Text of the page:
METHODS

Study population and questionnaire

To ensure maximum comparability, the study design for the second serum bank in 2006/2007 was kept similar to that of the first serum bank in 1995/1996. The study design and details on the data collection of these cross-sectional population-based studies have been published elsewhere [1315]. In short, to establish a serum bank of the general population in The Netherlands, eight municipalities were sampled within each of five geographical Dutch regions, and eight additional municipalities with low immunization coverage were sampled, resulting in 48 municipalities (see Fig. 1). Nine municipalities that were sampled in 1995/1996 were sampled again in 2006/2007. An age-stratified sample (age groups <1, 1–4, 5–9, …, 75–79 years) was randomly taken from each municipality. In total 17 341 persons were invited to participate in the national sample and 4376 in the sample with low immunization coverage municipalities. In 12 of these 40 municipalities an oversampling of non-Western migrants was carried out. In total 2574 migrants were invited to participate. Subjects were requested to give a blood sample and to complete a questionnaire. The questionnaire inquired about demographic characteristics, vaccination history, health perception and diseases, activities possibly related to infectious diseases (e.g. travelling, profession, food habits, gardening), and information related to sexually transmittable diseases for 15- to 79-year-olds. Samples and data of the currently described study were collected in the period from February 2006 to June 2007.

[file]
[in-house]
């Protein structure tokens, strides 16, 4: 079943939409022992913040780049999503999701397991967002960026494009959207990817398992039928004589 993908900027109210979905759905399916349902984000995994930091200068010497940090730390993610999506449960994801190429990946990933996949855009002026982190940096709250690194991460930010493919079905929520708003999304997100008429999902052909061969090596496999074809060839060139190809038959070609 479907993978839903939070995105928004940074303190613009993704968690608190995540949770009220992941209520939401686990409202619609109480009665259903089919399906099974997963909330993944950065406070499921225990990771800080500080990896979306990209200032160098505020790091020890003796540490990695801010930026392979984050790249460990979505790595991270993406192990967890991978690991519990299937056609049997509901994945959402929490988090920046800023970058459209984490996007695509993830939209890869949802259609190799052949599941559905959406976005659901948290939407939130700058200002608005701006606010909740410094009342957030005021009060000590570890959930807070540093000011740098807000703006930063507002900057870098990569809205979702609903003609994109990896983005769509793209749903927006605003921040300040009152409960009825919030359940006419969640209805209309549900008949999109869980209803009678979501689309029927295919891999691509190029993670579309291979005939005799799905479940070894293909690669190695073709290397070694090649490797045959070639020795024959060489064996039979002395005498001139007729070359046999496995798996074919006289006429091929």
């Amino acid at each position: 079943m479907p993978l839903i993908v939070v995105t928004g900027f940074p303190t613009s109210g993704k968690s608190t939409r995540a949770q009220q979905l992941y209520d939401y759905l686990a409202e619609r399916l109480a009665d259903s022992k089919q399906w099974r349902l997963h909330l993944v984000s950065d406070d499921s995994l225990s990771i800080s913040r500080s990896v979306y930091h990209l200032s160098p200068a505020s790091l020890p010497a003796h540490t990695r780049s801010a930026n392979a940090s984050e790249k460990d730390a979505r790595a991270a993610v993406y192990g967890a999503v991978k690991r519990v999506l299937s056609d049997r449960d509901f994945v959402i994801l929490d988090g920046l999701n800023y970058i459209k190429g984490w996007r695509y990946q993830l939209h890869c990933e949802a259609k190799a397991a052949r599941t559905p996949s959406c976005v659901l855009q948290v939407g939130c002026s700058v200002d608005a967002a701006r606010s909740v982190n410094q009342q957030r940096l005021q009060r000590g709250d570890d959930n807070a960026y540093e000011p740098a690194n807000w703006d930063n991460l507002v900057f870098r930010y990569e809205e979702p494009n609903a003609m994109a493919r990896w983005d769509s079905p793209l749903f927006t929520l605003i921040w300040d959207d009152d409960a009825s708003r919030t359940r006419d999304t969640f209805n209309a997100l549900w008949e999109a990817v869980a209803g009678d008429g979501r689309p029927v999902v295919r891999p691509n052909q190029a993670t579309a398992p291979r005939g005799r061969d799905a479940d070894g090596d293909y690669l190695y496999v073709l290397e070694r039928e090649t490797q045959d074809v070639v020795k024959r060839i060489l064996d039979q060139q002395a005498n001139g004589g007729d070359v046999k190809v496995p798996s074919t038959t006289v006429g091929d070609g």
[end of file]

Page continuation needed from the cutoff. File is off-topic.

Fig. 1. Map of the 48 municipalities sampled to establish a national serum bank of the general population in The Netherlands in 1995/1996 and 2006/2007.

Antibody assay